City of Impossibility


Not my line.  It was the title of a Harvard Design Magazine article (Winter/Spring 1997) by Michael Kirkland, focusing on how cities cope with massive growth.  I have no answer to the question yet, though George Packer seems to be on to something in his 2006 New Yorker article on the place.


As I drove across the lifeless but vast Leeki Lagoon on the Third Mainland Bridge that links the north and south parts of this agglomeration of tin roofed shacks overlooking skyscrapers, lagoon towns on stilts next to McMansions built atop garbage, and mazes of highways, flyovers, and rutted avenues tightly lined with several decades of oil-boom and bust architecture, I found myself gasping in wonder at what these millions of lives in such close proximity are doing, and the speed at which everyone appears barely to be surviving.  11 to 15 million people, depending on your recent count, in a city whose sprawl sprawls, and yet it functions in many ways like a small African village:  frequent power outages throughout the day such that anyone who tries to function with the 21st century planet must have a sizeable generator for urban life, and at least one giant jacuzzi-sized diesel tub to keep it refuelled, and the property to house all this stuff.  I thought Sao Paolo was blade runner in the tropics.  Lagos takes the prize.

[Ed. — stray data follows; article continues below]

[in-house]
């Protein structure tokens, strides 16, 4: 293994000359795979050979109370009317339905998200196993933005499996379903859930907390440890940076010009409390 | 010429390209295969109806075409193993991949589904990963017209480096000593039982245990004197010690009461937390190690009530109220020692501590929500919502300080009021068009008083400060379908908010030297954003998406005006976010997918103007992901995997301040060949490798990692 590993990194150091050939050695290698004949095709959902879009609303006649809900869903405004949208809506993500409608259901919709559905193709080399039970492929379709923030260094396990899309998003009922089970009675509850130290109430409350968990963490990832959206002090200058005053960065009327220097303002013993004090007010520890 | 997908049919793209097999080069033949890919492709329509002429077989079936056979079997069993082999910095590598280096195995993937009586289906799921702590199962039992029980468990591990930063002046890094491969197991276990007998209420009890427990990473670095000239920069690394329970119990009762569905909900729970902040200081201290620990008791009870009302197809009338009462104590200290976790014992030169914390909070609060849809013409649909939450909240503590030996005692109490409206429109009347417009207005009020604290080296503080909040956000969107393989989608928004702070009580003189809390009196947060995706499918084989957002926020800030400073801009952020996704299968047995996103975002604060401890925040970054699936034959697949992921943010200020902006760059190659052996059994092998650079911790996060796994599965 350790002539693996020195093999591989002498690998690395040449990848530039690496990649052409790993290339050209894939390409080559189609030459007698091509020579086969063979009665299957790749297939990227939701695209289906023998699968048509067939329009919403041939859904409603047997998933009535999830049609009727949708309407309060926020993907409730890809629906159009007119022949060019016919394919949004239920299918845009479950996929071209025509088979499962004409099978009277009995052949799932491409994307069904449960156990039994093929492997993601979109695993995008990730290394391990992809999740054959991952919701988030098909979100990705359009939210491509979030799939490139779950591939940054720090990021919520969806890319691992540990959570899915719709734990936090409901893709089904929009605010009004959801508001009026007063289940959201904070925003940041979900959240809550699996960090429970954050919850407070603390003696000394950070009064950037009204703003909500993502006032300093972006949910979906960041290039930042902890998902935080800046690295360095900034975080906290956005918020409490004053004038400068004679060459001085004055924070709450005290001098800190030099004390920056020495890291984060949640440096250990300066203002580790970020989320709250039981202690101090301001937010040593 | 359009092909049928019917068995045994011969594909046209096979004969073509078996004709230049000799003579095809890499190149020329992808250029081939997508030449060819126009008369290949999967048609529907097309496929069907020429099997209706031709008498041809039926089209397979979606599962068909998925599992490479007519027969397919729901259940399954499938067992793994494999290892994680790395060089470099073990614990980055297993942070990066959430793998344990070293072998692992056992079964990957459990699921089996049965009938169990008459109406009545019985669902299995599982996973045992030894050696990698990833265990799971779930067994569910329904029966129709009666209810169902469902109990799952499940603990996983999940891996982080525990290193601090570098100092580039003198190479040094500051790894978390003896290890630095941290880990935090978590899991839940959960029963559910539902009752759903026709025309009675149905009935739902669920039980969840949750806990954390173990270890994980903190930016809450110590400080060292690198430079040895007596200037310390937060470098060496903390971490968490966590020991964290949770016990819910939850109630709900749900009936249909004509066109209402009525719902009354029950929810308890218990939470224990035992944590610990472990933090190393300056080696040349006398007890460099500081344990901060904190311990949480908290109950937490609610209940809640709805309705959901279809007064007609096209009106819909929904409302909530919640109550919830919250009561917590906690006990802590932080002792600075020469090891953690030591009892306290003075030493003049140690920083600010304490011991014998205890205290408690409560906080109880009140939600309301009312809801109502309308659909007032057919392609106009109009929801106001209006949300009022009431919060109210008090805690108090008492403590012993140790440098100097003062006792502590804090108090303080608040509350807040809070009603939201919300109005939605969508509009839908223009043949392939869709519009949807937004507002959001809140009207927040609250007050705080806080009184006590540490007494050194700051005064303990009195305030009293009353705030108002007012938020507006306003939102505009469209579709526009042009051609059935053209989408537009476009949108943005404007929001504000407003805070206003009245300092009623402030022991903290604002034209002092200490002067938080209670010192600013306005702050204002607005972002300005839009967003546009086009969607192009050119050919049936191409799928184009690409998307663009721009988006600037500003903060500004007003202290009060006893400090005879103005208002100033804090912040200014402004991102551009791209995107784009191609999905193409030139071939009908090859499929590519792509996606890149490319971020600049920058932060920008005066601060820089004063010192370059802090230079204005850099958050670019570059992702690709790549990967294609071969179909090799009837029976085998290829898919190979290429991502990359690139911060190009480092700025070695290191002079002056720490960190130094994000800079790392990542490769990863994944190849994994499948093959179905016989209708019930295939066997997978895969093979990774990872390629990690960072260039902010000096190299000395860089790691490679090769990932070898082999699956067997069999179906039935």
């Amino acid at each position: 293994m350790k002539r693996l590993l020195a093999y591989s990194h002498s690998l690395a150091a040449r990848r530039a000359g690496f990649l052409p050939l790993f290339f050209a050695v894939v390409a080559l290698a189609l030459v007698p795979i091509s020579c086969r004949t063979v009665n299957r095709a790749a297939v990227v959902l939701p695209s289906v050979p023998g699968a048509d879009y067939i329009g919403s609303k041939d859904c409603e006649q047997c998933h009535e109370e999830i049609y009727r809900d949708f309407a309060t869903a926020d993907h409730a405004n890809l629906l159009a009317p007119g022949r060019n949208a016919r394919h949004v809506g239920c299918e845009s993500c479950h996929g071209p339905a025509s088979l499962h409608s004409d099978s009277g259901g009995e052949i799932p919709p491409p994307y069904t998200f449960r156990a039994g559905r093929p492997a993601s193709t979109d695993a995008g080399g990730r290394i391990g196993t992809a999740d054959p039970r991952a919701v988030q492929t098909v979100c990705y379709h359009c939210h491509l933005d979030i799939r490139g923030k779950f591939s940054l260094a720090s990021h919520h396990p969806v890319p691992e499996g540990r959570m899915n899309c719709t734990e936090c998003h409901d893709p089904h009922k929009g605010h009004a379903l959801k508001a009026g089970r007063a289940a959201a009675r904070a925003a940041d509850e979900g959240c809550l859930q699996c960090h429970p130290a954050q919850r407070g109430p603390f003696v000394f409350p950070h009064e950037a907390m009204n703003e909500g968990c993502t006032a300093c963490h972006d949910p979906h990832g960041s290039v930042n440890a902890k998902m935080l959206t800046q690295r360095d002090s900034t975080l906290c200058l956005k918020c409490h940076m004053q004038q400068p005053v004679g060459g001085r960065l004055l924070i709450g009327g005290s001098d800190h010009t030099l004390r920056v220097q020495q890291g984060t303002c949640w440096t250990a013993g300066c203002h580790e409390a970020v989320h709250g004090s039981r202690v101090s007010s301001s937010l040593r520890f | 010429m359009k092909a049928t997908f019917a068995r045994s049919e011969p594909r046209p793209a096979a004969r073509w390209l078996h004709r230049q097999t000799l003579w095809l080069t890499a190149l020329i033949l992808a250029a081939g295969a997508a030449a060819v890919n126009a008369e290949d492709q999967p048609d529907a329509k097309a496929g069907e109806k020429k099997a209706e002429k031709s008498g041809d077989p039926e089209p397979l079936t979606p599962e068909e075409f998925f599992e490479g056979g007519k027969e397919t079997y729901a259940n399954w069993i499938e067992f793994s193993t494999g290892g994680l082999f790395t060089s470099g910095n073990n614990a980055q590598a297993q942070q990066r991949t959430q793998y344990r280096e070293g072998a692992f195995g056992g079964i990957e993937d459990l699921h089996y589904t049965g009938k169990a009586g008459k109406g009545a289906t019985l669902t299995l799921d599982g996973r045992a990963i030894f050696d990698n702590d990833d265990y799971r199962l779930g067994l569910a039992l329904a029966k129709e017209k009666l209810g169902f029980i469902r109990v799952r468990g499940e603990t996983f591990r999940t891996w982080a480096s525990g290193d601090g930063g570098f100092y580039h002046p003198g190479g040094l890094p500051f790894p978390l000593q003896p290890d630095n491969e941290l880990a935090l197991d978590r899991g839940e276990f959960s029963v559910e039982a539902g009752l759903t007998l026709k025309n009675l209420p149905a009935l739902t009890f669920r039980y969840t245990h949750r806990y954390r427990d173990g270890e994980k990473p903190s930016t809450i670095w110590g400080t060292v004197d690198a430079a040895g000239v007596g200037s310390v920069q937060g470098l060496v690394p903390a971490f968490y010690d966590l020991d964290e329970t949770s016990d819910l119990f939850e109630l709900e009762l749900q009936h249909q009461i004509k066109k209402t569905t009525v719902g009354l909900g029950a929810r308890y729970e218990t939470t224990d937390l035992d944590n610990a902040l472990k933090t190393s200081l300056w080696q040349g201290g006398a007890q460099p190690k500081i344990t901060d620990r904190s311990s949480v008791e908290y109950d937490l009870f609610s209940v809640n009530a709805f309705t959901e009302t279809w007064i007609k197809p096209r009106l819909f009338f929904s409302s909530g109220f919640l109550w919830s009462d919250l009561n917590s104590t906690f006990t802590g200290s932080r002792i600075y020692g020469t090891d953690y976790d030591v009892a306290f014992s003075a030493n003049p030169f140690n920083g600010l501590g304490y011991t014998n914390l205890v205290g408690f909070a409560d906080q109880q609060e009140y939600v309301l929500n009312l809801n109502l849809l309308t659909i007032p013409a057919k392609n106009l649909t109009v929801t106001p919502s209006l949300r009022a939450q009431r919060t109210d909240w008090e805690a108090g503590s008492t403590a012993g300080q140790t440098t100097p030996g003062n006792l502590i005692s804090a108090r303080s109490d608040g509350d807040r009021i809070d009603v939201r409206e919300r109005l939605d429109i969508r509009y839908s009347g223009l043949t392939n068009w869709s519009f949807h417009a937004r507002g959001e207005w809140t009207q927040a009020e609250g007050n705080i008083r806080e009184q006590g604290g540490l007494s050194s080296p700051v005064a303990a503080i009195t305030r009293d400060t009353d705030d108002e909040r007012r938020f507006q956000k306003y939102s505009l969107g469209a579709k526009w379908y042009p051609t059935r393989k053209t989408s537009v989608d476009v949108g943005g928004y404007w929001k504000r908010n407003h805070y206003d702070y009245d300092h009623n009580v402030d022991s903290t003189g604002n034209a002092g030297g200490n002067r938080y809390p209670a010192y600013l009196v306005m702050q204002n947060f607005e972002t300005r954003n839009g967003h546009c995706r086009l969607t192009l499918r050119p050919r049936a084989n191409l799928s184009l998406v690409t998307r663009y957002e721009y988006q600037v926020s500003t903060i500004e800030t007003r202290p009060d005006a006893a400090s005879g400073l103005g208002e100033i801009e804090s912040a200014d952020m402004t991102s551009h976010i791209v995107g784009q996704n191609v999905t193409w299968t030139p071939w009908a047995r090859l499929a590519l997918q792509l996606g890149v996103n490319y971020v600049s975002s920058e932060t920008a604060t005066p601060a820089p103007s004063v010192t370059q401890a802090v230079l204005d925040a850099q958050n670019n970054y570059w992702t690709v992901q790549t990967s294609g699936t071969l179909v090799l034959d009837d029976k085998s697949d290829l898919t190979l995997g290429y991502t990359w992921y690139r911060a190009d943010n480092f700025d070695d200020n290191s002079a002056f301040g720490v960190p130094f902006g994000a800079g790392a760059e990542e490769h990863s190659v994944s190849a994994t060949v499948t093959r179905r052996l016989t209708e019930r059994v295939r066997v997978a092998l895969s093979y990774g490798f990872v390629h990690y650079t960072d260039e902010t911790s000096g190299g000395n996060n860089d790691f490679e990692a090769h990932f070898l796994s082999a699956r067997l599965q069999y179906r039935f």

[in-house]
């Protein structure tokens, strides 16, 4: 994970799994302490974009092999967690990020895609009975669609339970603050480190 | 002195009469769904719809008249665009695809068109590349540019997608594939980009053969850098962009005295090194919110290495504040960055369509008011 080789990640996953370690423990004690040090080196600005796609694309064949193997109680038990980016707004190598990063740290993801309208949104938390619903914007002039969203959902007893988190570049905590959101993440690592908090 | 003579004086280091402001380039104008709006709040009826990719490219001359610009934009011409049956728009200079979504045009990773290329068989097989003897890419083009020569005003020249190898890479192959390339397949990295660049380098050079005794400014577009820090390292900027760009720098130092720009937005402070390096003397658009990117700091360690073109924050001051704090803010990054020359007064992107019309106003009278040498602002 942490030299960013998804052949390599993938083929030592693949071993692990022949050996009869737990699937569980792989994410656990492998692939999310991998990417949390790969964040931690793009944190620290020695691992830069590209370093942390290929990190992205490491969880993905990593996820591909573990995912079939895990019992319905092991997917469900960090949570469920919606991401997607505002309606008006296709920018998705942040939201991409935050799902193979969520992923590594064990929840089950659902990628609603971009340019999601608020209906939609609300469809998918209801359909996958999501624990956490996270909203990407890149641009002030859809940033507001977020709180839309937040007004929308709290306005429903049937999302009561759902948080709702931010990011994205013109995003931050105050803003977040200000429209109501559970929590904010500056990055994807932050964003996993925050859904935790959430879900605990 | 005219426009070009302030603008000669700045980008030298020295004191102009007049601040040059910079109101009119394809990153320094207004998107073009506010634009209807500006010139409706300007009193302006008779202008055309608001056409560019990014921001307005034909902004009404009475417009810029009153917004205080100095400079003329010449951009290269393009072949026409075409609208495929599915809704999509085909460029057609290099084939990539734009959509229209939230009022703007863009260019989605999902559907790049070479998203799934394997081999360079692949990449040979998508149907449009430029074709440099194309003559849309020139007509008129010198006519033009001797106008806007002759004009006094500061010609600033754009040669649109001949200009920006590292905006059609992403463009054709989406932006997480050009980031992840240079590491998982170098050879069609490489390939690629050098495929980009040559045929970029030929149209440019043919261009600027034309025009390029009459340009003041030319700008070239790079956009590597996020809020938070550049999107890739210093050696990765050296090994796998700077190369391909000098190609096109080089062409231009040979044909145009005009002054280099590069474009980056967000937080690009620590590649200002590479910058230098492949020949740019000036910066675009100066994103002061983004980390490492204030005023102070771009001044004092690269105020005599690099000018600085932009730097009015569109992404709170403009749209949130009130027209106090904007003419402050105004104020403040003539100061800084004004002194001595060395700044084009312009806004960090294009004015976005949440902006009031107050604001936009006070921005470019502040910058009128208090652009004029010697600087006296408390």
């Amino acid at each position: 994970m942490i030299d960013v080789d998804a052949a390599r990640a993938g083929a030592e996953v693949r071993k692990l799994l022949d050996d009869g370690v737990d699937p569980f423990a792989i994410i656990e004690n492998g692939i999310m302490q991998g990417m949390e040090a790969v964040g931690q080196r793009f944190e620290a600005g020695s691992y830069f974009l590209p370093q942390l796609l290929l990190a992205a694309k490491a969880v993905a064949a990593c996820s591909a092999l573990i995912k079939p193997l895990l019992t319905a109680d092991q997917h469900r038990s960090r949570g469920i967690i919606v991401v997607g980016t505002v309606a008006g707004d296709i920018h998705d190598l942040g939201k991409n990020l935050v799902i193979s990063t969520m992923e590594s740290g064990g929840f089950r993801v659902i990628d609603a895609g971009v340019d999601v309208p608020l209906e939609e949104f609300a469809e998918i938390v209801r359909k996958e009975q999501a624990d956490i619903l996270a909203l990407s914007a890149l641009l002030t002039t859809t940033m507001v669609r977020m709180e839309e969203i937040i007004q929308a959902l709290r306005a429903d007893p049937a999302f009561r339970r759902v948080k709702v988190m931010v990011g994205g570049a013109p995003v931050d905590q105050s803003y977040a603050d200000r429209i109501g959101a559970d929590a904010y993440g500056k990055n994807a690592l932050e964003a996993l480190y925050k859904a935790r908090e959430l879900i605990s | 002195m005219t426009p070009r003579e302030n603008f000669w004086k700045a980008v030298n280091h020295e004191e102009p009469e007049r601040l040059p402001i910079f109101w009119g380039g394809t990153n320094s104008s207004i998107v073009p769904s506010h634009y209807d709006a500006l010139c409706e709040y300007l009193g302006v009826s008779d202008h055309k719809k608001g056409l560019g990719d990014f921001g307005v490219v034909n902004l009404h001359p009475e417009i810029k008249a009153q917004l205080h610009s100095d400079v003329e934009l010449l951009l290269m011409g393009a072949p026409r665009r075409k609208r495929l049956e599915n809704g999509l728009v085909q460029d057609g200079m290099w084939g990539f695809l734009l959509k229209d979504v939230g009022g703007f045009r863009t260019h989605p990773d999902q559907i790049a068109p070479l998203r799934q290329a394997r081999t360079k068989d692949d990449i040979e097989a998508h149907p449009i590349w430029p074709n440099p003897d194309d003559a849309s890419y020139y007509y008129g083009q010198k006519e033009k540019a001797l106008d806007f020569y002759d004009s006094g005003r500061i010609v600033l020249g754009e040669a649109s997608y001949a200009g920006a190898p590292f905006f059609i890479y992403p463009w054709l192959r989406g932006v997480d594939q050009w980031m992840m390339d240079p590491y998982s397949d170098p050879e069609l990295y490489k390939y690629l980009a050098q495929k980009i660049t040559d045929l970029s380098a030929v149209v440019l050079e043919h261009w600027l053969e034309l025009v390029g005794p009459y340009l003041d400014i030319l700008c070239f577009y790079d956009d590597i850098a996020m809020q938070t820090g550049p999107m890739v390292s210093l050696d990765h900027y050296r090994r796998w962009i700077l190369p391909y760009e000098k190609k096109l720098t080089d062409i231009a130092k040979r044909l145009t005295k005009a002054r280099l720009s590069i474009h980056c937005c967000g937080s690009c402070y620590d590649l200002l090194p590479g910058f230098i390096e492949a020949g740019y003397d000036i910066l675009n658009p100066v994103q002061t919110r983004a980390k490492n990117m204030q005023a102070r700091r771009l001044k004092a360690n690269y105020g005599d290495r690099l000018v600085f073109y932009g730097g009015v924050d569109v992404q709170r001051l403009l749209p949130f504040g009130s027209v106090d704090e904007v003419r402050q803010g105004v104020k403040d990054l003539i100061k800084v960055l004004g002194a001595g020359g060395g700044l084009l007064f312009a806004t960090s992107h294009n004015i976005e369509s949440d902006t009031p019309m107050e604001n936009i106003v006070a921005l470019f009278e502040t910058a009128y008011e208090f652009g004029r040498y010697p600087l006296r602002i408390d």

So far, it only feels overwhelming, and not terribly dangerous.  Though Seun Kuti joked with me this morning:  “Don’t come to Lagos if you don’t know anyone here.  I don’t care if you know all nine degrees of Shaolin Kung Fu.”  That comment’s  been tempered though by everyone’s warmth and their desire to make a good impression, making me, as one young man told me last night at the New Afrika Shrine, “a good ambassador for Nigeria” once I get back to America and tell them that all the bad things they’ve heard are just media hype.

And speaking of hype, what’s the deal with Red Bull?  It seems everytime I go somewhere, the uber-caffeine-loaded beverage has just been ramping up its marketing there.  First it was in the Sahara desert in Libya three years ago at the eclipse observation camp:  Red Bull had sponsored a tent there, was giving away product and schwag, and was pumping out appropriately-frantic house music into the peaceful night sky.  Now at the Shrine, not only was Red Bull donating two garish neon signs plugging the drink.  One of them got hung right next to a portrait of the late socialist president of Burkina Faso, Capt. Thomas Sankara.  What would Sankara think?  What riot would Fela incite?

A Shrine laborer from Benin City gets wiring ready for the Red Bull sign

A Shrine laborer from Benin City gets wiring ready for the Red Bull sign


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